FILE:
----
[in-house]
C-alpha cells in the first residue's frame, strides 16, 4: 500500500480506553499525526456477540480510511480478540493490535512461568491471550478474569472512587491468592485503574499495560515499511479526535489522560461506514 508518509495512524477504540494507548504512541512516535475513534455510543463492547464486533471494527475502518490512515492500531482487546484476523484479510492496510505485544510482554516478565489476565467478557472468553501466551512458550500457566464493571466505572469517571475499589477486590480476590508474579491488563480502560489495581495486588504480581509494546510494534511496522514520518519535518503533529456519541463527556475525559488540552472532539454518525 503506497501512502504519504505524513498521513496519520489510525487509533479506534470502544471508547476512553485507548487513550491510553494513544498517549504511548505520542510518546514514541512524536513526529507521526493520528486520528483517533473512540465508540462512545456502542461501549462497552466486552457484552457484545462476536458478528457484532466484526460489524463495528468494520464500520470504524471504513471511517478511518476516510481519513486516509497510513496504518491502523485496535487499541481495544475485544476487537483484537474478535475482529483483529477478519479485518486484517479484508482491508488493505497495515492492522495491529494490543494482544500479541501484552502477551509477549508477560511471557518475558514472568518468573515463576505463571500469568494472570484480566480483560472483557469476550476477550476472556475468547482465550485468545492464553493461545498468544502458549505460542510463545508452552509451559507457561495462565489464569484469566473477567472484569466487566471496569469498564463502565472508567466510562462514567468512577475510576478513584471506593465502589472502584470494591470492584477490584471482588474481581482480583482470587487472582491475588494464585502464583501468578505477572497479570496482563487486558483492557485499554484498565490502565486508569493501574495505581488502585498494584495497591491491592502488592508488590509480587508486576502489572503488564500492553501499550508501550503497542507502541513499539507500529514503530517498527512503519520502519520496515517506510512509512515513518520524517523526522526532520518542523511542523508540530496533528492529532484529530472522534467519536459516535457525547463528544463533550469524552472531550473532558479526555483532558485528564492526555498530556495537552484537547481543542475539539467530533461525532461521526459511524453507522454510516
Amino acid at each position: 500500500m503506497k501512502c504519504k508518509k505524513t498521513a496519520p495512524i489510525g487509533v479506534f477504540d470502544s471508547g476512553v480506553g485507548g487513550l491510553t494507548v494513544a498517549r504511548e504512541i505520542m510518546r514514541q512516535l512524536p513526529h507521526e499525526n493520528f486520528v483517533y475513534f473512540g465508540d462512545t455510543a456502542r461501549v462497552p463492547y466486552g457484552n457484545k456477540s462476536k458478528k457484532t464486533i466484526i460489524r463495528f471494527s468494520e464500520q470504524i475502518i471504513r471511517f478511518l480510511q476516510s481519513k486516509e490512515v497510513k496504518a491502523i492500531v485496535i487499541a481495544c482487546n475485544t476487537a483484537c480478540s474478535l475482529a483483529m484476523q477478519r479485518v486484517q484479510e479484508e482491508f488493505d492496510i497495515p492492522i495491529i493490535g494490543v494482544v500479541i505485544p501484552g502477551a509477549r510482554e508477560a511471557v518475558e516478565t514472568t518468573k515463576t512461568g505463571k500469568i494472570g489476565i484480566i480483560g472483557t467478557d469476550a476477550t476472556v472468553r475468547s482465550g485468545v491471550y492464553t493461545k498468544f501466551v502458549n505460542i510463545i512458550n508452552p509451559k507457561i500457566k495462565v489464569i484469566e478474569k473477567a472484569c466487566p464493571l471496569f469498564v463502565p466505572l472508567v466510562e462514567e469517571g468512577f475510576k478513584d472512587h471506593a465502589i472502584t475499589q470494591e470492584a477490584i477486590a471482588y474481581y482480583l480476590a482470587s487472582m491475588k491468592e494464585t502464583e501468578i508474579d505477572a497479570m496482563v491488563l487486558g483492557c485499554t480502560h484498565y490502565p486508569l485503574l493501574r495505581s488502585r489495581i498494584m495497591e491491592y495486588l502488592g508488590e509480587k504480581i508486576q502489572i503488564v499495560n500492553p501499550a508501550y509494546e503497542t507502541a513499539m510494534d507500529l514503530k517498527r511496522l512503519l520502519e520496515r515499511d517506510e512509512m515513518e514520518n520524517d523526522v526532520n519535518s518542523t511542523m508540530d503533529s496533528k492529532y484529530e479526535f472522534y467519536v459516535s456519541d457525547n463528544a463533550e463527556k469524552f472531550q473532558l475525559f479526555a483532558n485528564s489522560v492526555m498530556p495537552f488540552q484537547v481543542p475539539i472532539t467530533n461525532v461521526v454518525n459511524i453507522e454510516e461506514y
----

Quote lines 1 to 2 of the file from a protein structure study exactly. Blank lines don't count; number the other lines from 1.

[in-house]
C-alpha cells in the first residue's frame, strides 16, 4: 500500500480506553499525526456477540480510511480478540493490535512461568491471550478474569472512587491468592485503574499495560515499511479526535489522560461506514 508518509495512524477504540494507548504512541512516535475513534455510543463492547464486533471494527475502518490512515492500531482487546484476523484479510492496510505485544510482554516478565489476565467478557472468553501466551512458550500457566464493571466505572469517571475499589477486590480476590508474579491488563480502560489495581495486588504480581509494546510494534511496522514520518519535518503533529456519541463527556475525559488540552472532539454518525 503506497501512502504519504505524513498521513496519520489510525487509533479506534470502544471508547476512553485507548487513550491510553494513544498517549504511548505520542510518546514514541512524536513526529507521526493520528486520528483517533473512540465508540462512545456502542461501549462497552466486552457484552457484545462476536458478528457484532466484526460489524463495528468494520464500520470504524471504513471511517478511518476516510481519513486516509497510513496504518491502523485496535487499541481495544475485544476487537483484537474478535475482529483483529477478519479485518486484517479484508482491508488493505497495515492492522495491529494490543494482544500479541501484552502477551509477549508477560511471557518475558514472568518468573515463576505463571500469568494472570484480566480483560472483557469476550476477550476472556475468547482465550485468545492464553493461545498468544502458549505460542510463545508452552509451559507457561495462565489464569484469566473477567472484569466487566471496569469498564463502565472508567466510562462514567468512577475510576478513584471506593465502589472502584470494591470492584477490584471482588474481581482480583482470587487472582491475588494464585502464583501468578505477572497479570496482563487486558483492557485499554484498565490502565486508569493501574495505581488502585498494584495497591491491592502488592508488590509480587508486576502489572503488564500492553501499550508501550503497542507502541513499539507500529514503530517498527512503519520502519520496515517506510512509512515513518520524517523526522526532520518542523511542523508540530496533528492529532484529530472522534467519536459516535457525547463528544463533550469524552472531550473532558479526555483532558485528564492526555498530556495537552484537547481543542475539539467530533461525532461521526459511524453507522454510516